Under the Volcano does not feel like Under the Volcano. The TVs are off, so no more NBA on ESPN. Hayes Carll's Trouble In Mind has come and gone - in its entirety - on the jukebox, taking its bad livers, broken hearts and drunken poet's dreams with it... mostly. Earlier, a regular - appalled that there were actual music stands in the bar's small performance nook - asked Rocks Off if he should "mess with" the members of the Houston Symphony and other area orchestras setting up for Wednesday evening's "noncert," a bizarre program that will turn out to be half classical recital, half happy-hour mixer. "That's up to you," we told him, managing to hold our tongue any further. "This isn't exactly three chords and the truth." Now the musicians are ready to begin, and the evening's MC has an announcement. They understand it's a bar, so they're cool with people talking during the upcoming music, or as cool as they can be for people accustomed to performing in complete silence. But, he adds, "If you're breaking up with your girlfriend on your cell phone, you should probably go outside." Or, ahem, hitting on the blonde at the bar. Instead of performing as one big (well, mid-sized) ensemble, the musicians are broken up into several chamber-size groups. A gentleman who looks like an actuary or claims adjuster begins the program with a series of a cappella vocalizations, oddly similar to beat-boxing, he then echoes on a hand drum. The piece is called "Rock Etude," the MC tells us - an etude, French for "study," is a piece designed expressly for instruction, to improve performers' technical skills. Only this crowd doesn't seem to need much instruction. It's the kind of crowd that probably has KUHF as the first radio preset in their cars, and no doubt give generously whenever pledge-drive time rolls around. By the way they're dressed, those might be some pretty big checks. Rocks Off turns to our friend Lonesome Onry and Mean: "Is this the Twilight Zone?" "It's just a different scene," he says. "This is the $40-a-bottle wine people, not the $3-bottle of beer people." Rocks Off is much more comfortable mingling with the $3-beer people, but we do enjoy the $40-a-bottle music. The next performance is three short pieces arranged for a brass trio of trumpet, French horn and trombone. The first is a toe-tapping march - brisk, stately, contrapuntal and veddy British. The second is in waltz time, and makes us think of boater hats, handlebar mustaches and those bicycles with giant rear wheels, but it's not far off from a theme to some Rockford-style '70s or '80s detective show either. The trio closes with a piece by early-20th-century French composer Francis Poulenc (the only composer's name of the three that we caught), who, the MC pointed out, is widely acknowledged as one of the first openly gay composers. Huh. The music is jaunty, lyrical and - dare we say it - almost Christmassy. There may have been some wassail consumption involved with its composition. Time for another changeover, so Rocks Off heads out on the Volcano's front patio to smoke. "They're taking another break already?" the door guy asks the manager, who then shuts the window because one of the string players tuning up inside was cold. A man and two women are sitting at a nearby table, and we overhear the following conversation:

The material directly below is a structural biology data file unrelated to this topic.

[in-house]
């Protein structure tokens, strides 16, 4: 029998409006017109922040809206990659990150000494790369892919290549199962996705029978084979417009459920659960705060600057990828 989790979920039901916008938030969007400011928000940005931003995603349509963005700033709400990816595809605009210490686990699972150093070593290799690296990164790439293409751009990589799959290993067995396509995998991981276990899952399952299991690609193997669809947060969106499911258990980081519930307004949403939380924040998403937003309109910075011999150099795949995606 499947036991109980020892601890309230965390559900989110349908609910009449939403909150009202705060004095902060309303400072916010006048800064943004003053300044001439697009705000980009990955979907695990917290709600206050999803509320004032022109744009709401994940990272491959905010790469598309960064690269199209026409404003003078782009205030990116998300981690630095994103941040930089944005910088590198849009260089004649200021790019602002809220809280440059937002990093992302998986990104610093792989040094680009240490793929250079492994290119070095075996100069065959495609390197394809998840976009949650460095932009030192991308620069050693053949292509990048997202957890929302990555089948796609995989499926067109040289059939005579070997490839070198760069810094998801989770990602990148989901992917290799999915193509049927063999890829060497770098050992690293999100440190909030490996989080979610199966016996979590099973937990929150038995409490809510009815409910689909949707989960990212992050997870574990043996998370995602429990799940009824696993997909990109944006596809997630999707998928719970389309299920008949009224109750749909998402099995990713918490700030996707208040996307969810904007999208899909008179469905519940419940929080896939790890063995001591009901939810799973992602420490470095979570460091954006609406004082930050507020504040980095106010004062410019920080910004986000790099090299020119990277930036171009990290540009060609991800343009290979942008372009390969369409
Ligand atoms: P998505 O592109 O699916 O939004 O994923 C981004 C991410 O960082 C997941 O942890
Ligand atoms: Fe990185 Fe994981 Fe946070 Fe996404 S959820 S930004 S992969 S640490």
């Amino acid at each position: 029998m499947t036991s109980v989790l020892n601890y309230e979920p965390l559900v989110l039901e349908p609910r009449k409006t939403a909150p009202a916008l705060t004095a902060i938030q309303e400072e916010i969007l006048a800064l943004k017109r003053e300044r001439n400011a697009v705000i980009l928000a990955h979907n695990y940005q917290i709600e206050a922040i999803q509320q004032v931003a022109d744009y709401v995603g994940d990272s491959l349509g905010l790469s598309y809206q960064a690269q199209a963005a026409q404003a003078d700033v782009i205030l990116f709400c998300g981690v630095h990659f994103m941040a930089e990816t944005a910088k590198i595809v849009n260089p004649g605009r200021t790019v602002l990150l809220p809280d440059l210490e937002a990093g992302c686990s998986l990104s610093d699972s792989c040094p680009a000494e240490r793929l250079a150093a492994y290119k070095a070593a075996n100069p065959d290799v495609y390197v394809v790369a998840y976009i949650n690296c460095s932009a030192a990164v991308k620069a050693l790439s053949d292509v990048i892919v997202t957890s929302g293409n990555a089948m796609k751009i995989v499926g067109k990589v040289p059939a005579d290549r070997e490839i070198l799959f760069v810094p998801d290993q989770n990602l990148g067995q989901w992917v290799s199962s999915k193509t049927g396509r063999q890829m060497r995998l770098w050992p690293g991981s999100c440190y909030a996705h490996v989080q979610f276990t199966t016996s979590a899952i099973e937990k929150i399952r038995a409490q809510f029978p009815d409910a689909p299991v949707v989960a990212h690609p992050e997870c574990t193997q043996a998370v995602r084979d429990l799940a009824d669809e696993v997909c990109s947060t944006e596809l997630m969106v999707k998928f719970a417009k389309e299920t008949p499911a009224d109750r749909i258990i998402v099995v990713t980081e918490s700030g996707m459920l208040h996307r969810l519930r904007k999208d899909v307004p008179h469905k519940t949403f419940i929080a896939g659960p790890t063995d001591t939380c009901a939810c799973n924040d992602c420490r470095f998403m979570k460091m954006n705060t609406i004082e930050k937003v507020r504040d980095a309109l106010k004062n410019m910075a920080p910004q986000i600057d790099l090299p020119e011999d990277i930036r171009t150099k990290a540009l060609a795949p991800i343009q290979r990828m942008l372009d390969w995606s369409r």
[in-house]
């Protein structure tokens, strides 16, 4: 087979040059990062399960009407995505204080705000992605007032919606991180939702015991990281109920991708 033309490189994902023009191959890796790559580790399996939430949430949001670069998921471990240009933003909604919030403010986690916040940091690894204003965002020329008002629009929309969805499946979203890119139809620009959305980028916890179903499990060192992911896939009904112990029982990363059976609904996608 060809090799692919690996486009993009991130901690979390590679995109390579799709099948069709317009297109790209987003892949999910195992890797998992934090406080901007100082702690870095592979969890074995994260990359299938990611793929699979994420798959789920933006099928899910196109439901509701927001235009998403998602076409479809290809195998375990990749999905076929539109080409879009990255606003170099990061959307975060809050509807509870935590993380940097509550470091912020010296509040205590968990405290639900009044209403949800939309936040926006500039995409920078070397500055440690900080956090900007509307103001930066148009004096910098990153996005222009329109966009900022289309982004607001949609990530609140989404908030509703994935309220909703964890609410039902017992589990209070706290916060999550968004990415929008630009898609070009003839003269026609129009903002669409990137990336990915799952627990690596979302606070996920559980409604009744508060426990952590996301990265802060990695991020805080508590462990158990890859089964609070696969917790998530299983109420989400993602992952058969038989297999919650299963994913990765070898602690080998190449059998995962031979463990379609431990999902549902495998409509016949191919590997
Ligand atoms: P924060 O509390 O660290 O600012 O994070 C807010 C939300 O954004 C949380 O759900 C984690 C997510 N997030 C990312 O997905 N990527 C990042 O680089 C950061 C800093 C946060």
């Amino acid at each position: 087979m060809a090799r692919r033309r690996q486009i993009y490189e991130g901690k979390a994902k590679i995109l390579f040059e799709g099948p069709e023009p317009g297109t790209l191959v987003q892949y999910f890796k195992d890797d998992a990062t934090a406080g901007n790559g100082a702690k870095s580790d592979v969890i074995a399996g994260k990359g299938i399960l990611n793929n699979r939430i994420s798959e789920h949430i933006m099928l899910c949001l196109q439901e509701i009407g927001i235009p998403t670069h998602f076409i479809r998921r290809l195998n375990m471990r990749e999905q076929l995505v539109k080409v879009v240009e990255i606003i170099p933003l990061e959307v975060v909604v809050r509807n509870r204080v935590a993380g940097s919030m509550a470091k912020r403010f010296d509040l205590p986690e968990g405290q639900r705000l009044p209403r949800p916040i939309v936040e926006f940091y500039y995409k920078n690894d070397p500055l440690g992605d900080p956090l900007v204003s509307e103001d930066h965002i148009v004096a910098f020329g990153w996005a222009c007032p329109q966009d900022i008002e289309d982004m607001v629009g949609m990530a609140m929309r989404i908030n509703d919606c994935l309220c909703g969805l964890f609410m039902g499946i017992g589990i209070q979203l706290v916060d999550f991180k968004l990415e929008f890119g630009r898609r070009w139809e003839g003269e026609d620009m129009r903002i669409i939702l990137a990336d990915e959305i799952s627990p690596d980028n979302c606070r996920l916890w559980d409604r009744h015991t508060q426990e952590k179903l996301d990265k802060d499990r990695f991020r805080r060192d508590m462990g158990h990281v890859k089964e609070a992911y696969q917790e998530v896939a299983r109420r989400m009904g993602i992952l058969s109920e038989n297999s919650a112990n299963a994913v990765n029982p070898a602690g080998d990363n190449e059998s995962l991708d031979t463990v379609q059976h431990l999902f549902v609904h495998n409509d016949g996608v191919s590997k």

Man: "I want to hear some Black Sabbath. I grew up on Black Sabbath. I like a little devil in my music." First Woman: "I grew up on cat food. I ate it because I wanted to. I like the semi-moist kind the best."
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By the time we have turned that little revelation over in our heads a few times, the strings are ready. It's still pretty chattery in the bar, and we're sure even the slightest hint of crowd noise must piss players like this off no end. But the music, which is dark and cheery and stormy and formal and elated, is beautiful. "This is by Beethoven or somebody, right before he died," LOM tells us. We steal a peek over one of the violinists' shoulders at the sheet music and can't make out a composer, but it's definitely German - which we kind of already knew), because the piece is titled "Streichquartet" (string quartet). It has all the same emotional contours of rock, country or blues. We're both particularly impressed with the player in the purple, who sways back and forth during the Streichquartet more like she's stalking her sheet music than reading it. "She's violent about this stuff," LOM observes. "She gives a shit - this is important to her. She's in a bar, people are talking, and she plays like a gypsy." We missed most of the bassoon trio because we were out on the back patio smoking - hey, it's what people do at a bar - and when we get back inside, it's just in time for another intermission. Stay tuned, the MC tells us, because we are about to "party" with some Bartok viola duets. Our surreal meter is off the charts at this point. The duets are aptly named - one, "Teasing Song"; another, "Ruthanian Dance." A Russian button accordionist joins the violas for one final, equally vivacious, number. During one of the duets, we noticed one of the performers' fellow musicians bopping along to the Bartok like it was Iggy Pop. We know exactly how she feels. Finally, after an entire evening of feeling a whole lot like a fish out of water, something familiar.